Nineteen patients who had been drinking on the day of admission had significantly raised levels of renin, aldosterone and cortisol and a non-significant increase in angiotensin II. Five patients were hypertensive (systolic blood pressure > 160 mmHg or diastolic blood pressure > 95 mmHg) at some point during the study and there was a significant tachycardia. Over the first 4 days of abstinence there were falls in all of the measures reaching significance for renin, cortisol, systolic blood pressure and pulse. There were no correlations between blood pressure and any of the hormones measured although there was a significant association between pulse and both aldosterone and cortisol. It is concluded that the activity in the renin-angiotensin axis and hypothalamic-pituitary-adrenal axis is not responsible for alcohol-related changes in blood pressure.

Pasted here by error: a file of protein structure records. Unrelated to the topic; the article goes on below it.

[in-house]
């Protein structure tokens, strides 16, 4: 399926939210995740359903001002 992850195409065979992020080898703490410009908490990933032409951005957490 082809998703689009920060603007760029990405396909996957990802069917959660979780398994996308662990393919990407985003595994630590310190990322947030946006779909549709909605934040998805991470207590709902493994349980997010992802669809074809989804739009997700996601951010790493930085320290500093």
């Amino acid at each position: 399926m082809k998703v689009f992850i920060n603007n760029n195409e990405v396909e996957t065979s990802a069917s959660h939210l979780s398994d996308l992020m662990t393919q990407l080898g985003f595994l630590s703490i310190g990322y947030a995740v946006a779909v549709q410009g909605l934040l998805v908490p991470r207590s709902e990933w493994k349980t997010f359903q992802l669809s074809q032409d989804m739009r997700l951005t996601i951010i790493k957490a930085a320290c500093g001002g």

|Number of pages||6|
|Journal||Alcohol and Alcoholism|
|Publication status||Published - 1 Dec 1989|
ASJC Scopus subject areas
- Medicine (miscellaneous)
- Psychiatry and Mental health